Creationist arguments are very much along the same lines. Radioisotope analysis has long been corroborated and calibrated with other methods such as dendrochronology, paleomagnatism, astronomy, electron spin resonance, thermoluminescence, etc.
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  7. #6  
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    Assumptions 2, 3 and 4 are not actually made by practioners of dating techniques. The reverse is true. Analysts, for example, assume a sample may have been contaminated and use a variety of methods to exclude this possibility, or to correct for it. Of course this leads to creationists claiming evolutionists pick and choose samples.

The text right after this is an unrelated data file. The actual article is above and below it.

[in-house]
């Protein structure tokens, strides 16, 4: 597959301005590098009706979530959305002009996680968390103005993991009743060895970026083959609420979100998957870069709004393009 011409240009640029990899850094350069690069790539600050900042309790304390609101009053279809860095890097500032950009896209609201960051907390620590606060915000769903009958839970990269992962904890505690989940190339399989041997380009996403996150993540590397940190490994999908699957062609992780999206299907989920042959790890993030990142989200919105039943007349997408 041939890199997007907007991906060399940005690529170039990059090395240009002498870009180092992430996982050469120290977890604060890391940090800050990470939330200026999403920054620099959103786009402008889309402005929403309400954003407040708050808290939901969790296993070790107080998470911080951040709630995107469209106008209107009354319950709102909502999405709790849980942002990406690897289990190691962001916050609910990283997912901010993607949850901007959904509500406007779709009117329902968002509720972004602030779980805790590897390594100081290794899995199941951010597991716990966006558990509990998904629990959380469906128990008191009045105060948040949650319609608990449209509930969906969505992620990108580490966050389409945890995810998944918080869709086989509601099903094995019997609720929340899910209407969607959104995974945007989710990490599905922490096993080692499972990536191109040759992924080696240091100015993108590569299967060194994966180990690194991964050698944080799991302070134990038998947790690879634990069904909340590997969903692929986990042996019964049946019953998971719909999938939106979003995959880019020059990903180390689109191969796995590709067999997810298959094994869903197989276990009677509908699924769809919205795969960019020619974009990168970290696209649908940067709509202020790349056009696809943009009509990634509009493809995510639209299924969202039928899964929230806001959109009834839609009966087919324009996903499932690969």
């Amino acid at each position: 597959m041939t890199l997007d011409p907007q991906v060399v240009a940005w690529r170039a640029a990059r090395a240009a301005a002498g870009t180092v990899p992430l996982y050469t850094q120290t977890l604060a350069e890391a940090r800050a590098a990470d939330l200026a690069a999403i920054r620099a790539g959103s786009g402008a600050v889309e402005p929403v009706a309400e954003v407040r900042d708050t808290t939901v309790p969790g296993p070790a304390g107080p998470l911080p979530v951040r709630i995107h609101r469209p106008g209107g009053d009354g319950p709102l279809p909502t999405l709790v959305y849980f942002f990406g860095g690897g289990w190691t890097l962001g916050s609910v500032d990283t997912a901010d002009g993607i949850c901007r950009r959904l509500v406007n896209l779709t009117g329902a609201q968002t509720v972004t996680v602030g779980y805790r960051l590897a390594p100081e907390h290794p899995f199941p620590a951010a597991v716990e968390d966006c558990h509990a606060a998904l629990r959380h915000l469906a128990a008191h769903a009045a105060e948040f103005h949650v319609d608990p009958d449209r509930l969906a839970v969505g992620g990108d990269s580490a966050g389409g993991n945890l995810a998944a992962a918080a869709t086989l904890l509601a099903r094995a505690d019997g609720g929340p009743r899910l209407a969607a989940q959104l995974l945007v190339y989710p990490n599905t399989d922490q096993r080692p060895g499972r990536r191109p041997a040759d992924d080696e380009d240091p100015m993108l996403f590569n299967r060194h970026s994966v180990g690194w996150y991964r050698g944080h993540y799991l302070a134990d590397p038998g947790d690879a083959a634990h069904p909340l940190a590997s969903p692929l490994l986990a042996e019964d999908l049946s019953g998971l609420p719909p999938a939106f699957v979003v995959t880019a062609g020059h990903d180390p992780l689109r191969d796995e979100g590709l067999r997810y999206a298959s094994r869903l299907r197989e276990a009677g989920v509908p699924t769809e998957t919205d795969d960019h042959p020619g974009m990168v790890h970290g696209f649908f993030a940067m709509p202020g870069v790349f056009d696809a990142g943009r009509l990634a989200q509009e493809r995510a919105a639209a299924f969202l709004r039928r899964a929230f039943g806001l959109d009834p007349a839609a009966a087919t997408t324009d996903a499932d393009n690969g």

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    -If the specific decay and production rates vary throughout time and approach equilibrium, but have not yet reached equilibrium as is the case for Carbon-14 which would take a minimal 20,000 to 30,000 years as denoted in the error analysis section of Dr. Libby's work on Carbon-14 dating, how can we say that we can accurately measure the age of anything outside of our realm of knowing the average specific decay and production rates?
    So for the part above, under Assumption 1, how do scientists solve this? I guess what he's trying to ask, is how do we know the ratio of 1 C-14 atom to 1 trillion C-12 atoms in the atmosphere has always been the same?

    I just went to wikipedia and read the following under The need for calibration on the Radiocarbon page;